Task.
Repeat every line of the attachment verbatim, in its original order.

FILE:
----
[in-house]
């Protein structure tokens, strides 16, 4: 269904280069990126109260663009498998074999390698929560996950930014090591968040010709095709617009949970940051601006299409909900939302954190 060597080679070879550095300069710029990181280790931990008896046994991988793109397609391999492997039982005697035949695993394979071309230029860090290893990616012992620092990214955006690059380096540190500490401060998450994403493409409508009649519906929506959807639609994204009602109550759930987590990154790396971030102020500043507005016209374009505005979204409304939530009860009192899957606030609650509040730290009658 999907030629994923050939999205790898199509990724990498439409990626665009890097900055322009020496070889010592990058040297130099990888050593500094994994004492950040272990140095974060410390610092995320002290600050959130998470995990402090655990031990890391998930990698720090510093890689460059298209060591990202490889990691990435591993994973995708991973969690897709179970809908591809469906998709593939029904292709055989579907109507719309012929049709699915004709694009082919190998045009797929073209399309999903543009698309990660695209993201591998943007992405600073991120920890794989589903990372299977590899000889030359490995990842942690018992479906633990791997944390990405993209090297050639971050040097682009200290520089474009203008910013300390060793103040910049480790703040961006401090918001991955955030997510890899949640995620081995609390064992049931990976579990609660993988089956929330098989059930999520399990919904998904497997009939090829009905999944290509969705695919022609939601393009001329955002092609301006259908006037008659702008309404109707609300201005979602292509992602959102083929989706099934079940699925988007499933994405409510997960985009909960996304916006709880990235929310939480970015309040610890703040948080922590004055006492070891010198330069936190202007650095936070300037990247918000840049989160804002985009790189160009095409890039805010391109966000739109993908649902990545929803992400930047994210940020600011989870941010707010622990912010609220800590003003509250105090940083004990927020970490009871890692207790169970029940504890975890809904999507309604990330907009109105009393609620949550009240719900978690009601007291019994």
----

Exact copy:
[in-house]
């Protein structure tokens, strides 16, 4: 269904280069990126109260663009498998074999390698929560996950930014090591968040010709095709617009949970940051601006299409909900939302954190 060597080679070879550095300069710029990181280790931990008896046994991988793109397609391999492997039982005697035949695993394979071309230029860090290893990616012992620092990214955006690059380096540190500490401060998450994403493409409508009649519906929506959807639609994204009602109550759930987590990154790396971030102020500043507005016209374009505005979204409304939530009860009192899957606030609650509040730290009658 999907030629994923050939999205790898199509990724990498439409990626665009890097900055322009020496070889010592990058040297130099990888050593500094994994004492950040272990140095974060410390610092995320002290600050959130998470995990402090655990031990890391998930990698720090510093890689460059298209060591990202490889990691990435591993994973995708991973969690897709179970809908591809469906998709593939029904292709055989579907109507719309012929049709699915004709694009082919190998045009797929073209399309999903543009698309990660695209993201591998943007992405600073991120920890794989589903990372299977590899000889030359490995990842942690018992479906633990791997944390990405993209090297050639971050040097682009200290520089474009203008910013300390060793103040910049480790703040961006401090918001991955955030997510890899949640995620081995609390064992049931990976579990609660993988089956929330098989059930999520399990919904998904497997009939090829009905999944290509969705695919022609939601393009001329955002092609301006259908006037008659702008309404109707609300201005979602292509992602959102083929989706099934079940699925988007499933994405409510997960985009909960996304916006709880990235929310939480970015309040610890703040948080922590004055006492070891010198330069936190202007650095936070300037990247918000840049989160804002985009790189160009095409890039805010391109966000739109993908649902990545929803992400930047994210940020600011989870941010707010622990912010609220800590003003509250105090940083004990927020970490009871890692207790169970029940504890975890809904999507309604990330907009109105009393609620949550009240719900978690009601007291019994």